Snow, but not as Heidi know’s it

I have just returned from UK-lite, having got snowed in, in Kent on day two, then snowed out of the my eurostar return on day three, then snowed away from my London City airport escape flight the next day.

Finally arrived in Zug to find it had also been snowing,  the right kind of snow apparently – it was all cleared away and things were running normally.

My theory is its the cholesterol in the UK snow that causes it to be such a problem.

Heidi is more reliable than Elizabeth

In the UK the train was usually my last and reluctant choice, though the UK performance isn’t too bad, after all, 90% of British trains arrive on time.

In Switzerland the equivalent is 98% of trains.

But that 8% difference !

Considering a trip from Lindenpark, Zug, to Basel?

 The journey time by train is one hour and thirty-six minutes.  Although this is eighteen minutes longer than the average Zug/Basel journey by car, me and Heidi would always take the train.

 

Bahnhof/Haltestelle

 

Datum

 

Zeit

 

Gleis

 

Reise mit

 

Bemerkungen

 

Baar Lindenpark

Zug

 

Mo, 07.12.09

 

ab 10:17

an 10:19

 

1       

4      

 

S1 22141

 

S-Bahn Linie 1

 

Zug

Luzern

   

ab 10:29

an 10:49

 

4       

6      

 

IR 2325

 

InterRegio ,  

 

Luzern

Basel SBB

   

ab 10:54

an 11:53

 

7       

7      

 

IR 2170

 

InterRegio ,    R  

 

Check out the risky connection intervals.

There are only 10 minutes between the arrival of the Zug train at 10.19, and the departure of the Luzern connection 10.29.

…and  just 5 minutes between the arrival of the 10.49 Luzern train and the departure of the Basel train. Yikes!

But even gaps of 2 0r 3 minutes are comfy to the Swiss. You may not be able to set your watch to the trains in Heidiland anymore, but that’s only because the electronic watches are now more accurate than the traditional spring driven instruments 

In the UK this margin would rule out rail travel as an option compared with the car. You would have to build so much safety margin of into the schedule (at least 45 minutes between scheduled  arrivals and scheduled departures), that  the car would be a better bet.

Provided your journey didn’t include the M25, or the M1, or it was on a Sunday morning before 7 am perhaps…..

Lex needs a new calculator

“In the UK interest rate cuts since the start of the crisis have delivered the average £103,000 floating rate mortgage holder an annual saving of £4,635.Against that the government estimates the net cost of bailing out the financial system at £10bn or £400 per household.”  Lex in the Financial Times today.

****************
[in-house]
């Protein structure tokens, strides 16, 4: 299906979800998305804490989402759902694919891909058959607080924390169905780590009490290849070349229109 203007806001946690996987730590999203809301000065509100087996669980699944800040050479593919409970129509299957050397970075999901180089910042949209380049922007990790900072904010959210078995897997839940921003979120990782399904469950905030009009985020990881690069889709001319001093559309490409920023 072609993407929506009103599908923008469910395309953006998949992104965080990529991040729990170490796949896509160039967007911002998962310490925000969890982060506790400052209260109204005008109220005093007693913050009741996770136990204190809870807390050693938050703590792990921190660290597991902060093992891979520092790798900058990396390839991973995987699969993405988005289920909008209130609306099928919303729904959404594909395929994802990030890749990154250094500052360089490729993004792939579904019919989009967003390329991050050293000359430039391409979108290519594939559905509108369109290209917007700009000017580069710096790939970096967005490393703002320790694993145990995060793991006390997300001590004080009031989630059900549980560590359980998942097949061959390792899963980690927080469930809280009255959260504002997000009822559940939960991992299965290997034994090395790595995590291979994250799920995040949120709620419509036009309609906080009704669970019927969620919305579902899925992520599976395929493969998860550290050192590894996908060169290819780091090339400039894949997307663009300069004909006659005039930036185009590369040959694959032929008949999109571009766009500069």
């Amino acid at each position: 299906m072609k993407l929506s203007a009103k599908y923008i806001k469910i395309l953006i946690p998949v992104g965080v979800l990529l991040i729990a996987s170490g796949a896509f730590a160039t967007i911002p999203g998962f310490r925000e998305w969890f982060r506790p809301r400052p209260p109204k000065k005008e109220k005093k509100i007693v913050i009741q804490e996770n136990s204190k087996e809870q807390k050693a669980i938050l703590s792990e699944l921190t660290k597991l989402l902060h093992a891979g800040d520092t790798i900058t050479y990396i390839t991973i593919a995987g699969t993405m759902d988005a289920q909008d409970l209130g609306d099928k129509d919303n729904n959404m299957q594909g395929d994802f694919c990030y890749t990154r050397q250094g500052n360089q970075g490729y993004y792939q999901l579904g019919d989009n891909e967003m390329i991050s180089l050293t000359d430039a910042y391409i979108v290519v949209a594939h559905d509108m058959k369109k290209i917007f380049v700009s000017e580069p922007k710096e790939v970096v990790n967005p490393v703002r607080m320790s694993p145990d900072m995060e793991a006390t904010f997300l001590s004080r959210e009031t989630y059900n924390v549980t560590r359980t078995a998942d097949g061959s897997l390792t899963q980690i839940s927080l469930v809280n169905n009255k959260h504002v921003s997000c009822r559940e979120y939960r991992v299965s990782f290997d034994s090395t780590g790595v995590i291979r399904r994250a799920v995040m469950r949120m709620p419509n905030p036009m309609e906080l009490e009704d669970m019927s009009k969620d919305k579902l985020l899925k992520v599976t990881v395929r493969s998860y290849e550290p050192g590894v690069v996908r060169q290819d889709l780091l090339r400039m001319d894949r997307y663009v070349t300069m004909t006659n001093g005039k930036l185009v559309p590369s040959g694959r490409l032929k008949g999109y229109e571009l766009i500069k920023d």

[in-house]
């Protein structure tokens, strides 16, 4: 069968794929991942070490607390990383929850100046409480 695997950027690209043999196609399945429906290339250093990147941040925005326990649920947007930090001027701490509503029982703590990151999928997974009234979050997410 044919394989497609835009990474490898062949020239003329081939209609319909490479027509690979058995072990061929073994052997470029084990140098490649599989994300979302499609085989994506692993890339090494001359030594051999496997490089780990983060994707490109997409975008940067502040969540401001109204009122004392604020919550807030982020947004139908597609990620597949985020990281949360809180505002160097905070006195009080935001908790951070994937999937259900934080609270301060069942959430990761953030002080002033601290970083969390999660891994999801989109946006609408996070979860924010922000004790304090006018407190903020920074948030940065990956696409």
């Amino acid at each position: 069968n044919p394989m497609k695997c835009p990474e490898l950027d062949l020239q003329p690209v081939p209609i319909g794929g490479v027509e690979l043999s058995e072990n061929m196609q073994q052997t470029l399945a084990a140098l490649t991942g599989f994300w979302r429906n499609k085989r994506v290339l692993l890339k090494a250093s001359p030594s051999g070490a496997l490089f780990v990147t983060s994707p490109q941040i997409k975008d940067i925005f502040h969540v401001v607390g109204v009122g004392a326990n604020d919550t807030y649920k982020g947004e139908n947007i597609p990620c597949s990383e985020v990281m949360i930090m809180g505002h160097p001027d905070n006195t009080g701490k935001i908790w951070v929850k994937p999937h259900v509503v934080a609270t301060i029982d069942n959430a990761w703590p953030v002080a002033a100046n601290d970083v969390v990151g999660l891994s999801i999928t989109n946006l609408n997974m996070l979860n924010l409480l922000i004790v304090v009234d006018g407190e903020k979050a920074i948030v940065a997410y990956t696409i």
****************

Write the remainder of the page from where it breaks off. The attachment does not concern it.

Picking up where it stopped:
There are 26m households in the UK.

But only 11.1m of households have a mortgage and of those, only 55%, or 6 million, are on variable rates.

In other words 100% of households paid £400, but only 23% received savings of £4,635.

Plus all households shared (via pension and other indirect and direct holdings), in the loss of £5bn of dividend income from Royal Bank of Scotland (£3bn dividends in 2007, nil in 2009) and Lloyds (£2bn dividends in 2007, nil in 2009) = £192 per household.

All households via pension other indirect and direct holdings, shared in the loss of billions of market value of the UK quoted bank sector. The £30bn loss of market value of Royal Bank of Scotland alone amounted to £1,150 for every household.

So without really trying I am already up to £1,742 for every household.

Is Lex spinning or being economical with the truth?

Who gains from the gross misrepresentation of the facts?

Follow the money?

Lex, care to calculate what the total reduction in the value of UK bank shares was, divided by households? Who do you think bore that cost? Maybe you need new batteries for your calculator?

Bun rating – Zero,  too much smoke and too many mirrors to see if there is a pattie

When Heidi met Aladdin in Menzigen

Menzigen, Kanton Zug,  has a population of 4289, and it surged by 8% for the afternoon,  as the matinée audience for the English Theatre Group’s version (very good indeed) of the trad panto, Aladdin, took their seats.

Most of us in the audience were the usual flotsam and jetsam of ex-pat career boosters, tax exiles, hedgies (the ‘adults’), and our delightfully behaved offspring, the majority of whom knew when to shout and shout loudly they did.

There was a minority of curious Swiss who distinguished themselves by dressing as if it were the Royal Opera House at Covent Garden, exhibiting the air of a team of anthropologists visiting a pocket of darkest Africa to make a study of tribal life there. The Swiss children were impeccably behaved when they weren’t confused by the mayhem, but only began to join in the shouting towards the end.

You can take the pantomime out of England but you cannot take England out of the panto.  Patrons queued for 20 minutes during the 20 minute interval to be served a cuppa and a bun, but the buns ran out.

I loved it.